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Balancing Act

Is the concept of a work-family balance myth or reality?

Balancing Act

The ability to reconcile children with a career is discussed frequently these days. Before I get started, let me make a confession: until 28 weeks ago, this issue was completely off my radar.

Since graduating from law school, I had been committed 100 percent to my new, exciting working environment. My main aspiration had been to gather professional experience in all kinds of areas, industries and positions, because I had only one goal: to learn, to prove myself and to gather the utmost amount of experience in as little time as possible.

But already during my yearlong court internship and after entering my professional career (as a research associate at the higher administrative court), several female colleagues of my generation were quick to impress upon me the obvious advantages of having a career as a judge, thus implying an employment by the state. What surprised me and was beyond my comprehension at the time was that these advantages related exclusively to the supposed option of having both children and a career.

When discussing the advantages of such a career, the only arguments these women, who at the time were 23-24 years old, brought forward related to the presumed compatibility of the desire to have children (which, I am certain, in some cases cannot have been fully formed yet) and the flexibility in terms of time, which the profession of a judge would entail. According to them, such a balance would be hard to find in the private sector.

When after two years I finally decided to take the leap into the private sector, some of these female colleagues simply could not understand what had gotten into me. Switching to the “insecure” private sector in times such as these? With all its uncomfortable implications, such as 60-70-hour weeks, all-in contracts, zero private life and thus no opportunity of “getting” both children and a career? In their eyes it was obvious: I had clearly lost my mind.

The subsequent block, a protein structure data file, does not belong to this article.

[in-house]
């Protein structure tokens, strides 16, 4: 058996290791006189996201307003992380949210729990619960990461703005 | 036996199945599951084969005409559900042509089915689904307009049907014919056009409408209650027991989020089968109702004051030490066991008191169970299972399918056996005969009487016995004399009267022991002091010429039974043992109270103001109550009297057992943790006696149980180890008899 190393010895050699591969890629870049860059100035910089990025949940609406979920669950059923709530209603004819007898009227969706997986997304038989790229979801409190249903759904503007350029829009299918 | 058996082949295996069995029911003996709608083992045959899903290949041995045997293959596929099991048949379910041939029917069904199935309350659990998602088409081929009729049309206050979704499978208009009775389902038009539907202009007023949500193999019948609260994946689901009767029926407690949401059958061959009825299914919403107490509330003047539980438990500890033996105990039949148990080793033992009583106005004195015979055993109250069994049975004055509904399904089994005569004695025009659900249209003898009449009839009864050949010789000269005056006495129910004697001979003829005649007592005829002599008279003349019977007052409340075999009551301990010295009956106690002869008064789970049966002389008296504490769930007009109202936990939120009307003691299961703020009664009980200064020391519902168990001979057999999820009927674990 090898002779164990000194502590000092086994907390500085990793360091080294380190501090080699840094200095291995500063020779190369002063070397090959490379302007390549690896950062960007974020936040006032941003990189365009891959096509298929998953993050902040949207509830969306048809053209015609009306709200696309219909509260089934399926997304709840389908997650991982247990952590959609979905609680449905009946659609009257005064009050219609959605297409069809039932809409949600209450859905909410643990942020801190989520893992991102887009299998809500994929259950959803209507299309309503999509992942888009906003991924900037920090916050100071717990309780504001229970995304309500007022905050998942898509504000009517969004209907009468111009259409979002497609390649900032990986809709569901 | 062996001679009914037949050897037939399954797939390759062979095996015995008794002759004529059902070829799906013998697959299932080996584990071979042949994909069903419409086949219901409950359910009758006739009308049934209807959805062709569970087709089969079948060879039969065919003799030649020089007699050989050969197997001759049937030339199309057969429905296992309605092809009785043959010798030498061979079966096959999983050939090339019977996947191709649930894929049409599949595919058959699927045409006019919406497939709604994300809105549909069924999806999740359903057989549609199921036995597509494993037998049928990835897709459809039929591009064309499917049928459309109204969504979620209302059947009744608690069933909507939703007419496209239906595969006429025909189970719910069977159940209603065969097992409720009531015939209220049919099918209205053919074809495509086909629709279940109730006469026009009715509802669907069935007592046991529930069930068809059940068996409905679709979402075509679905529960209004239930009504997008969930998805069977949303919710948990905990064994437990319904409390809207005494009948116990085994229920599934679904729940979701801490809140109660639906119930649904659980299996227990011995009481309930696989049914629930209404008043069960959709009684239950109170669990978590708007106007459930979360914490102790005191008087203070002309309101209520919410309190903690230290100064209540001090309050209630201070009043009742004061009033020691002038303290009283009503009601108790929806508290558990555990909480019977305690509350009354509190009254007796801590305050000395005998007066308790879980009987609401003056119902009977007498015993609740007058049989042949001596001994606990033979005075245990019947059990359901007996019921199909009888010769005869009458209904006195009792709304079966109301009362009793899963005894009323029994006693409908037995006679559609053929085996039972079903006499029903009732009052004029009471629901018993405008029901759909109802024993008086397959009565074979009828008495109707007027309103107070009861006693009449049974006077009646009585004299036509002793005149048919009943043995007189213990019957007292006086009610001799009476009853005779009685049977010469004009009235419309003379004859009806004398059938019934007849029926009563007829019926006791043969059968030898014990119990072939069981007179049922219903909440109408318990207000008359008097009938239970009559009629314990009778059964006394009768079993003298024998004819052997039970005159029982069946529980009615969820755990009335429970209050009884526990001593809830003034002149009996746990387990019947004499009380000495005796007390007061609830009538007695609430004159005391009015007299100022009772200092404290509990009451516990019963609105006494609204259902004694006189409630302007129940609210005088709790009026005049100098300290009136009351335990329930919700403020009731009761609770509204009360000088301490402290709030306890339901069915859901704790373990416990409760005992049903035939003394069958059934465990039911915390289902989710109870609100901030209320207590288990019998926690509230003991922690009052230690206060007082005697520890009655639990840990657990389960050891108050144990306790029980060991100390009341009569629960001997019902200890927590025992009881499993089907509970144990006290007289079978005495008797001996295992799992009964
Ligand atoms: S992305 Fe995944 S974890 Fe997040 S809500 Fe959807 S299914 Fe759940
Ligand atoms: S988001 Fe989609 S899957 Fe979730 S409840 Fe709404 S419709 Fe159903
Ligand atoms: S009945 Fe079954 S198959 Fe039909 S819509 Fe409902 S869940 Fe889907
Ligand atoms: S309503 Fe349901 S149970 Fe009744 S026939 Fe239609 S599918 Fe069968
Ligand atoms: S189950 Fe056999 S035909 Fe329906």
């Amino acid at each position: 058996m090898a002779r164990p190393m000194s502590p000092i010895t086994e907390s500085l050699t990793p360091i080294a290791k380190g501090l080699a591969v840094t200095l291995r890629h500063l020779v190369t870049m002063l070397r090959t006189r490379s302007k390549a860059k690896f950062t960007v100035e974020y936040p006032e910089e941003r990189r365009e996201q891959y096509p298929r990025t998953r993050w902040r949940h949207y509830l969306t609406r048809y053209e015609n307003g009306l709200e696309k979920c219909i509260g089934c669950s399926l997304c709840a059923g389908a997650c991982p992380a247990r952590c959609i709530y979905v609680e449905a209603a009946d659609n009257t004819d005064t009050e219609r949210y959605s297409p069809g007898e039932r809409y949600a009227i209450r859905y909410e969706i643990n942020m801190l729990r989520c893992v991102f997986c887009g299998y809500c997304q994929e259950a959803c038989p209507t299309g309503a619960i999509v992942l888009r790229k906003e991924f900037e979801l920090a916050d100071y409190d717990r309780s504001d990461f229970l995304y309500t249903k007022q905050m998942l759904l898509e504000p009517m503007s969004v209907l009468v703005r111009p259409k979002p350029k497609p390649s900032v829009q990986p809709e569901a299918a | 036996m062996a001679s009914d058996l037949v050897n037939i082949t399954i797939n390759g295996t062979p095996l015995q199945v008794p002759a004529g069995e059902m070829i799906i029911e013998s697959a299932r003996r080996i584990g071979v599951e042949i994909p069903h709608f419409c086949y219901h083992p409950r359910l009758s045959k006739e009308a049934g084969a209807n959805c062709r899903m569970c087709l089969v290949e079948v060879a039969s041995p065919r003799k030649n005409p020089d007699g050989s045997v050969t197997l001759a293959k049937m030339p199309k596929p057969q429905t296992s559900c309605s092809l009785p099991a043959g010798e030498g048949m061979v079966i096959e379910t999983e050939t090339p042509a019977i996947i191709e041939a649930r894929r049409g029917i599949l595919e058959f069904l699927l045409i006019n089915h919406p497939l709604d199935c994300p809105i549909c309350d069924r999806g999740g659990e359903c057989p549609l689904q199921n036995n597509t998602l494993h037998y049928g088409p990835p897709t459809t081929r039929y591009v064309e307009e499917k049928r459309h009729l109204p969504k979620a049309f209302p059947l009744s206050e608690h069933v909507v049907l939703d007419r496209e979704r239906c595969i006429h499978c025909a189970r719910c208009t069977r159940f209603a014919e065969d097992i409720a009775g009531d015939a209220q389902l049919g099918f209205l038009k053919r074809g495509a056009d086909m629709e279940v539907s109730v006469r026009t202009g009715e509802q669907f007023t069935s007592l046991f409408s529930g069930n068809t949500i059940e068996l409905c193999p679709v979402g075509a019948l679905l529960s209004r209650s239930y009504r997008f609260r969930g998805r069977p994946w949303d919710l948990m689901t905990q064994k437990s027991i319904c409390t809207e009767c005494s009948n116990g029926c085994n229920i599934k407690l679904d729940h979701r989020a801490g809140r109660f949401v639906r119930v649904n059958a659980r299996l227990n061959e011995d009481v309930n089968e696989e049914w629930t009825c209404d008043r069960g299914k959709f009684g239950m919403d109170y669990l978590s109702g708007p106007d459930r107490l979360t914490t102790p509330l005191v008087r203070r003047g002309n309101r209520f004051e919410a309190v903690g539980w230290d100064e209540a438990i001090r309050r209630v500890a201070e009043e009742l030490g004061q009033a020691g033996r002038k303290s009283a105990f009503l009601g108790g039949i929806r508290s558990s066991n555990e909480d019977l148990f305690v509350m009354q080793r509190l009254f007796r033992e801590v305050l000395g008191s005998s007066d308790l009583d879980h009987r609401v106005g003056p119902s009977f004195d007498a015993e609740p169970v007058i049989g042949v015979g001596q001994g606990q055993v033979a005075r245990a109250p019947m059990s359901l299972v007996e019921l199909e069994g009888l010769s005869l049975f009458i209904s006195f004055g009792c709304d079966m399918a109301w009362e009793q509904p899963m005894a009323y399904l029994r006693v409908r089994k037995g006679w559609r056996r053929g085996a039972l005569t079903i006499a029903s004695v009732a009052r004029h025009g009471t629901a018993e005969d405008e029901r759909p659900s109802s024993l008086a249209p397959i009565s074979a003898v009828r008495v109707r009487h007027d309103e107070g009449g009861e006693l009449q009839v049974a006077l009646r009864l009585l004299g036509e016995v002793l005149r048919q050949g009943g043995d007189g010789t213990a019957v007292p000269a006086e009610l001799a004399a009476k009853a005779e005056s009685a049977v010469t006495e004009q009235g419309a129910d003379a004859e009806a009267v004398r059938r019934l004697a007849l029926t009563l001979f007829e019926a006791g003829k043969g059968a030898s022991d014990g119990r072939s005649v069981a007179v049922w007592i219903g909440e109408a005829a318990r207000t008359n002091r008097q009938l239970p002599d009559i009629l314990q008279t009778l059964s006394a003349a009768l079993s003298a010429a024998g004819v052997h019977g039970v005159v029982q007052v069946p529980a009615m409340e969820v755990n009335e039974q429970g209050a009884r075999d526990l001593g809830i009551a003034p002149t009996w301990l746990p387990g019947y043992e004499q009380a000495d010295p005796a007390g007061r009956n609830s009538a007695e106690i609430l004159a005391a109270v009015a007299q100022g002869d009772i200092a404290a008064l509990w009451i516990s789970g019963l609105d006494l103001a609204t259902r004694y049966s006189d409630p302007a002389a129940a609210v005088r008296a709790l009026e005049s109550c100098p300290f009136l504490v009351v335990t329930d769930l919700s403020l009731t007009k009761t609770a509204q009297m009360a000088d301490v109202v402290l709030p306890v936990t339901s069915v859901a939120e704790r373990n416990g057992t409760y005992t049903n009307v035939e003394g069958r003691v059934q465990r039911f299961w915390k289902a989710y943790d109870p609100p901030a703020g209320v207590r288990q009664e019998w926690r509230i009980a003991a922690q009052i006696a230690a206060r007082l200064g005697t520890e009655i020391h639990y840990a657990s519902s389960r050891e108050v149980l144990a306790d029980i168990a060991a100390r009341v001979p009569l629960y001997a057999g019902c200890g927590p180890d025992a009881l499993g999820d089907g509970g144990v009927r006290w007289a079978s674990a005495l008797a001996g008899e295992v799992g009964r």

Six years ago, after having worked as a legal consultant for a consulting firm, I decided to switch to the unfamiliar, but all the more fascinating gaming industry. At the time, I was 30 years old, unmarried and without children. As the gaming industry is traditionally male-dominated, I must admit I was quite surprised once I got to know and experience firsthand the family spirit of this company. The company offered me, right from the beginning, permanent opportunities for further development.

In 2011, I was appointed to the board of directors of Admiral Casinos & Entertainment AG, a wholly-owned subsidiary of Novomatic. In light of recent events, however, I will soon be able to report from my own experience that the value of family—and thus a balance between family and work—is not subordinated, but rather seen as equivalent and equally important.

My current situation shows that there is no contradiction in wanting to manage not only professional but also private agendas.

Let me also mention that there were the CEO and the owner of the company who spoke of the compatibility of work and family not as something special, but rather as something self-evident. For me, personally, this attitude demonstrated by our leaders is both an incentive and a responsibility to overcome the challenges of both my company and my family. I will be glad to share with you how this “plays” out.

Dr. Monika Racek has been on the board of directors of Admiral Casinos & Entertainment AG, based in Gumpoldskirchen, Austria, since June 2011. She is responsible for the protection of players, as well as human resources and legal affairs. Besides her work for Admiral, she is head of responsible gaming and corporate social responsibility (CSR) for Novomatic Group of Companies.

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